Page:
On February 9, 1845, Adams rose again with an apology for his feeble condition - and proceeded to fill the entire hour to which speeches were now limited. As the question of legal title had been much debated, he wished to shed some light on the foundations of the question. He bade the clerk open the Bible and read "what I conceive to be the foundation of our title, Genesis 1:26-8" - the passage in which God commanded man to be fruitful and multiply and gave him dominion over the fish of the sea and the fowl of the air. Then he had him read Psalm 2, verse 8: "Ask of me, and I shall give thee the heathen for thy inheritance, and the uttermost parts of the earth for thy possession." Adams then explained that this power was understood to have passed from God to Christ, and from Christ to his vicar, the Pope, who in turn allotted lands to Christian kings. Americans might mock such a genealogy, but what was the foundation of Massachusetts', or Virginia's, title to its land but a grant from Charles 1?
Adams' point was that all the principles of international law that governed title were based upon historical conventions. Did King Charles have the right to give pieces of North America to British settlers? Alternatively, discovery was said to confer title, but why should this be so? "All these titles," Adams said, "are imperfect." Neither England not the United States could claim "clear and unquestionable" title to Oregon. Yet there was an answer to this vexed problem. "There is nothing complete in the way of title but actual possession," Adams said. This was the scriptural foundation of title, set forth in Genesis. "Actual possession" required tillage and husbandry, which is why Indians could not claim to have possessed the land over which they had immemorially ranged. Great Britain, like the Indians, used Oregon to hunt animals for fur. "We claim the country for what?," Adams continued. "To make the wilderness blossom as the rose, to establish laws, to increase, multiply and subdue the earth, which we are commanded to do by the first behest of the Almighty God."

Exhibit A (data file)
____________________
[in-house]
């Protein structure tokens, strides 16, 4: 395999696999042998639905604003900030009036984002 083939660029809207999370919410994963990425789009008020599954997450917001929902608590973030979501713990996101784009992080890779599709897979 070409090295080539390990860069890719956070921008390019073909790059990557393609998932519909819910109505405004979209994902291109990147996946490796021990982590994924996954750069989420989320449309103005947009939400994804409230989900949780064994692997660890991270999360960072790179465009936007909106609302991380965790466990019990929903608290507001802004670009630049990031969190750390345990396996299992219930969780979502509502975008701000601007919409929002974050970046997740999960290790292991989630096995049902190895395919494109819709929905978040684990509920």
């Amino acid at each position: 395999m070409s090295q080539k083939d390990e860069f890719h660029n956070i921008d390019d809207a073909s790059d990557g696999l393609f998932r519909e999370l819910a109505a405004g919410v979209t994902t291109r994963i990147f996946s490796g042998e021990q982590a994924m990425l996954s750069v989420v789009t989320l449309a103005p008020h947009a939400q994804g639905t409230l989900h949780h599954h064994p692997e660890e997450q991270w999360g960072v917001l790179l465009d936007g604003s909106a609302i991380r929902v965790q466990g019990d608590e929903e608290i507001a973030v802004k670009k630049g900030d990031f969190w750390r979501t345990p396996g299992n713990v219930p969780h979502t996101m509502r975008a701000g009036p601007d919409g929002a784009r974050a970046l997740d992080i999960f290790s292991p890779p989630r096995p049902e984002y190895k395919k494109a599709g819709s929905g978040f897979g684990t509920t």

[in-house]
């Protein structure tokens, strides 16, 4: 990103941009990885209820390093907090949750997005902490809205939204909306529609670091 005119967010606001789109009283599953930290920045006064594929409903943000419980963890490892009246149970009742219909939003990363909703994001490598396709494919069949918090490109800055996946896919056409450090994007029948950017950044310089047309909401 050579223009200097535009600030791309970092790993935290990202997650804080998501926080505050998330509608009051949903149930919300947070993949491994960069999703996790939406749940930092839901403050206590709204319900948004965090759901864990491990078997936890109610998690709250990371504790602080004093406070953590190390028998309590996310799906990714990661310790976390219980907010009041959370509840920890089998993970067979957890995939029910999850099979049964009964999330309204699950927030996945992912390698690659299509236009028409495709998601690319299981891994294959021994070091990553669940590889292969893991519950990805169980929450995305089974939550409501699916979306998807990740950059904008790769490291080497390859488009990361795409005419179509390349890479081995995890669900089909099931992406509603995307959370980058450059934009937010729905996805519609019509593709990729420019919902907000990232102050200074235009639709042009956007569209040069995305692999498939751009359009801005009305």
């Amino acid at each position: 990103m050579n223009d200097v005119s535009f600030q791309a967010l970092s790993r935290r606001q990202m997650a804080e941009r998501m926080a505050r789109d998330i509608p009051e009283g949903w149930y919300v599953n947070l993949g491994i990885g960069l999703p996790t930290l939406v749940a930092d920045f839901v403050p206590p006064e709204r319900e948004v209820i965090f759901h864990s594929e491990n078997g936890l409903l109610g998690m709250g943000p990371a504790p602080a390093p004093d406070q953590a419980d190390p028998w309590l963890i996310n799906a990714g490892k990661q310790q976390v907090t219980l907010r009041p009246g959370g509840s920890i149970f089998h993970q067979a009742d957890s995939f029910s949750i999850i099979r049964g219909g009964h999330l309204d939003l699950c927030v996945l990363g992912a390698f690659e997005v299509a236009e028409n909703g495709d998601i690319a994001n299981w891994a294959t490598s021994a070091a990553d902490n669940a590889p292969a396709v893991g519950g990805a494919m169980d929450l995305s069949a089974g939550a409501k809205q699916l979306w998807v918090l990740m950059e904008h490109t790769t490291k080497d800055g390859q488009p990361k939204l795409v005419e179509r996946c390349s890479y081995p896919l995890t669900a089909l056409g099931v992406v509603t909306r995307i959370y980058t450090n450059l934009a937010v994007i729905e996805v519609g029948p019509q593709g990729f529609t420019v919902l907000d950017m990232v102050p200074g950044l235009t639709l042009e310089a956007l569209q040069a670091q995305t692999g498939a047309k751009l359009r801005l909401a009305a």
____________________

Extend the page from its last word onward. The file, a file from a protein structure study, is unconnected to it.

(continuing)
-James Traub, John Quincy Adams: Militant Spirit